Fall of the Berlin Wall: It was thanks to Mikhail Gorbachev that this symbol of division fell

Fall of the Berlin Wall

It was thanks to Gorbachev that this symbol of division fell
Halloween 2014: What makes Ouija boards, demon dolls, and evil clowns so frightening?

What makes ouija boards and demon dolls scary?

Ouija boards, demon dolls, evil children and clowns are all classic tropes of horror, and this year’s Halloween releases feature them all. What makes them so frightening, decade after decade?
A safari in modern Britain: Rose Rouse reveals how her four-year tour of Harlesden taught her as much about the UK as it did about NW10

Rose Rouse's safari in modern Britain

Rouse decided to walk and talk with as many different people as possible in her neighbourhood of Harlesden and her experiences have been published in a new book
Welcome to my world of no smell and odd tastes: How a bike accident left one woman living with unwanted food mash-ups

'My world of no smell and odd tastes'

A head injury from a bicycle accident had the surprising effect of robbing Nell Frizzell of two of her senses

Matt Parker is proud of his square roots

The "stand-up mathematician" is using comedy nights to preach maths to big audiences
Paul Scholes column: Beating Manchester City is vital part of life at Manchester United. This is first major test for Luke Shaw, Angel Di Maria and Radamel Falcao – it’s not a game to lose

Paul Scholes column

Beating City is vital part of life at United. This is first major test for Shaw, Di Maria and Falcao – it’s not a game to lose
Frank Warren: Call me an old git, but I just can't see that there's a place for women’s boxing

Frank Warren column

Call me an old git, but I just can't see that there's a place for women’s boxing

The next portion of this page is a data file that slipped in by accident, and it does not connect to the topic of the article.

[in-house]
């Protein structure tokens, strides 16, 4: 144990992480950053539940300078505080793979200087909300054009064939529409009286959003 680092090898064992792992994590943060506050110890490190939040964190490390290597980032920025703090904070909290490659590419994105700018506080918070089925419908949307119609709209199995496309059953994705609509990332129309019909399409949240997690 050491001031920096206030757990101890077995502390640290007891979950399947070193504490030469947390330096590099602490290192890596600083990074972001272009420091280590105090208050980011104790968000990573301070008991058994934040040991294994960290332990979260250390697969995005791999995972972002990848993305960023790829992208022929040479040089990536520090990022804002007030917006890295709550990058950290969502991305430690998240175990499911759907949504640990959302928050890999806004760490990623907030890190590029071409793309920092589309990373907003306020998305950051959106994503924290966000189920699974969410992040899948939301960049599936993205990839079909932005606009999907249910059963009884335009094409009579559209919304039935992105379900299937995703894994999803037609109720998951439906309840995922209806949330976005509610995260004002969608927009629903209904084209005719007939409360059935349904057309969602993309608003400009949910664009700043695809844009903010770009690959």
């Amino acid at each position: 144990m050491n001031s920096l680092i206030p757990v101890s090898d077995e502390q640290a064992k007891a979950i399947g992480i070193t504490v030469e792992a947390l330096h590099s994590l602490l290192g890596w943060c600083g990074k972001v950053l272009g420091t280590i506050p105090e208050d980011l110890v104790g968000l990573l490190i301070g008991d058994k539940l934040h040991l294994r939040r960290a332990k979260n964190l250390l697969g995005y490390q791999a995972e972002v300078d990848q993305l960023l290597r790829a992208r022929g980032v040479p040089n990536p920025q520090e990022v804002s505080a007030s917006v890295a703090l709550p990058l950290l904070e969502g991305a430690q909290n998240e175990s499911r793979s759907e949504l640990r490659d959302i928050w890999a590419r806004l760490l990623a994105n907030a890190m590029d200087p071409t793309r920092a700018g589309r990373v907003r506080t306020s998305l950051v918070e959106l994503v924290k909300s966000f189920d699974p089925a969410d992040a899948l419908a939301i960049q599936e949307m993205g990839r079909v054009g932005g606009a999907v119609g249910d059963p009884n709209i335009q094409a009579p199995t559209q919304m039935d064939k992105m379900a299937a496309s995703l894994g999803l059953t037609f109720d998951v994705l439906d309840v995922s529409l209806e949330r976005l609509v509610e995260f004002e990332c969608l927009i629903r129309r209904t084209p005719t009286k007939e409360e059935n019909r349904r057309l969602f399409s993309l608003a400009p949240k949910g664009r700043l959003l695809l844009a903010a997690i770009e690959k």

Adrian Heath interview: Former Everton striker prepares his Orlando City side for the MLS - and having Kaka in the dressing room

Adrian Heath's American dream...

Former Everton striker prepares his Orlando City side for the MLS - and having Kaka in the dressing room
Simon Hart: Manchester City will rise again but they need to change their attitude

Manchester City will rise again but they need to change their attitude

Manuel Pellegrini’s side are too good to fail and derby allows them to start again, says Simon Hart
Isis in Syria: A general reveals the lack of communication with the US - and his country's awkward relationship with their allies-by-default

A Syrian general speaks

A senior officer of Bashar al-Assad’s regime talks to Robert Fisk about his army’s brutal struggle with Isis, in a dirty war whose challenges include widespread atrocities
‘A bit of a shock...’ Cambridge economist with Glasgow roots becomes Zambia’s acting President

‘A bit of a shock...’ Economist with Glasgow roots becomes Zambia’s acting President

Guy Scott's predecessor, Michael Sata, died in a London hospital this week after a lengthy illness
Fall of the Berlin Wall: History catches up with Erich Honecker - the East German leader who praised the Iron Curtain and claimed it prevented a Third World War

Fall of the Berlin Wall

History catches up with Erich Honecker - the East German leader who praised the Iron Curtain and claimed it prevented a Third World War
How to turn your mobile phone into easy money

Turn your mobile phone into easy money

There are 90 million unused mobiles in the UK, which would be worth £7bn if we cashed them in, says David Crookes